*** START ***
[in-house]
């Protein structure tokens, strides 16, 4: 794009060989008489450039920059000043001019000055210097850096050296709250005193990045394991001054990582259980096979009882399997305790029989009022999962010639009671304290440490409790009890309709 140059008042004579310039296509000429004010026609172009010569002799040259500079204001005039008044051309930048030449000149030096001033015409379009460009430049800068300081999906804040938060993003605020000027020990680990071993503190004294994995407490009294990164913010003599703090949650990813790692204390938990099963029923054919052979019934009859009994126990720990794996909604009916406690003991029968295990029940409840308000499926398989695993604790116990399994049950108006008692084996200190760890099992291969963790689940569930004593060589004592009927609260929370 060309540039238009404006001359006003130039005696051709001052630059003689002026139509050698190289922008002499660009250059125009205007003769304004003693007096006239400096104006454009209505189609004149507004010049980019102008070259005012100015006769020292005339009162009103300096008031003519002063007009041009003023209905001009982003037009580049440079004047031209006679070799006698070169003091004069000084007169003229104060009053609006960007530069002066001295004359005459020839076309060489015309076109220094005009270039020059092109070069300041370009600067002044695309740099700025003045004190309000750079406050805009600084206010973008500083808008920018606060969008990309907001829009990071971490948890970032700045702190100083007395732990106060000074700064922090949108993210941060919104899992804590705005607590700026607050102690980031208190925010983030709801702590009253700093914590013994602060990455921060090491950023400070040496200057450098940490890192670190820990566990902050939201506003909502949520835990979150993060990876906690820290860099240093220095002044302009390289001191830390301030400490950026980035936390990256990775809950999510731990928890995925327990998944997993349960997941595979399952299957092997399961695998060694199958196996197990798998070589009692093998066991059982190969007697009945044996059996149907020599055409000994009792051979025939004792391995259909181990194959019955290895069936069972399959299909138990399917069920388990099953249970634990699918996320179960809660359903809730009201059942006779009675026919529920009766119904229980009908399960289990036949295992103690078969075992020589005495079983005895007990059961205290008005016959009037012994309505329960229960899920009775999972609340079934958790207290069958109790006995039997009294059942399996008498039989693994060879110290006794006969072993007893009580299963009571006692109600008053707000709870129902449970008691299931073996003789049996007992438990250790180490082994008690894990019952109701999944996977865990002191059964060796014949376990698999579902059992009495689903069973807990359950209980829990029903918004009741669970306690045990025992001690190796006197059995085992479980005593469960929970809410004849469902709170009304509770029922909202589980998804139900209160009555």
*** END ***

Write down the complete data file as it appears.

[in-house]
């Protein structure tokens, strides 16, 4: 794009060989008489450039920059000043001019000055210097850096050296709250005193990045394991001054990582259980096979009882399997305790029989009022999962010639009671304290440490409790009890309709 140059008042004579310039296509000429004010026609172009010569002799040259500079204001005039008044051309930048030449000149030096001033015409379009460009430049800068300081999906804040938060993003605020000027020990680990071993503190004294994995407490009294990164913010003599703090949650990813790692204390938990099963029923054919052979019934009859009994126990720990794996909604009916406690003991029968295990029940409840308000499926398989695993604790116990399994049950108006008692084996200190760890099992291969963790689940569930004593060589004592009927609260929370 060309540039238009404006001359006003130039005696051709001052630059003689002026139509050698190289922008002499660009250059125009205007003769304004003693007096006239400096104006454009209505189609004149507004010049980019102008070259005012100015006769020292005339009162009103300096008031003519002063007009041009003023209905001009982003037009580049440079004047031209006679070799006698070169003091004069000084007169003229104060009053609006960007530069002066001295004359005459020839076309060489015309076109220094005009270039020059092109070069300041370009600067002044695309740099700025003045004190309000750079406050805009600084206010973008500083808008920018606060969008990309907001829009990071971490948890970032700045702190100083007395732990106060000074700064922090949108993210941060919104899992804590705005607590700026607050102690980031208190925010983030709801702590009253700093914590013994602060990455921060090491950023400070040496200057450098940490890192670190820990566990902050939201506003909502949520835990979150993060990876906690820290860099240093220095002044302009390289001191830390301030400490950026980035936390990256990775809950999510731990928890995925327990998944997993349960997941595979399952299957092997399961695998060694199958196996197990798998070589009692093998066991059982190969007697009945044996059996149907020599055409000994009792051979025939004792391995259909181990194959019955290895069936069972399959299909138990399917069920388990099953249970634990699918996320179960809660359903809730009201059942006779009675026919529920009766119904229980009908399960289990036949295992103690078969075992020589005495079983005895007990059961205290008005016959009037012994309505329960229960899920009775999972609340079934958790207290069958109790006995039997009294059942399996008498039989693994060879110290006794006969072993007893009580299963009571006692109600008053707000709870129902449970008691299931073996003789049996007992438990250790180490082994008690894990019952109701999944996977865990002191059964060796014949376990698999579902059992009495689903069973807990359950209980829990029903918004009741669970306690045990025992001690190796006197059995085992479980005593469960929970809410004849469902709170009304509770029922909202589980998804139900209160009555």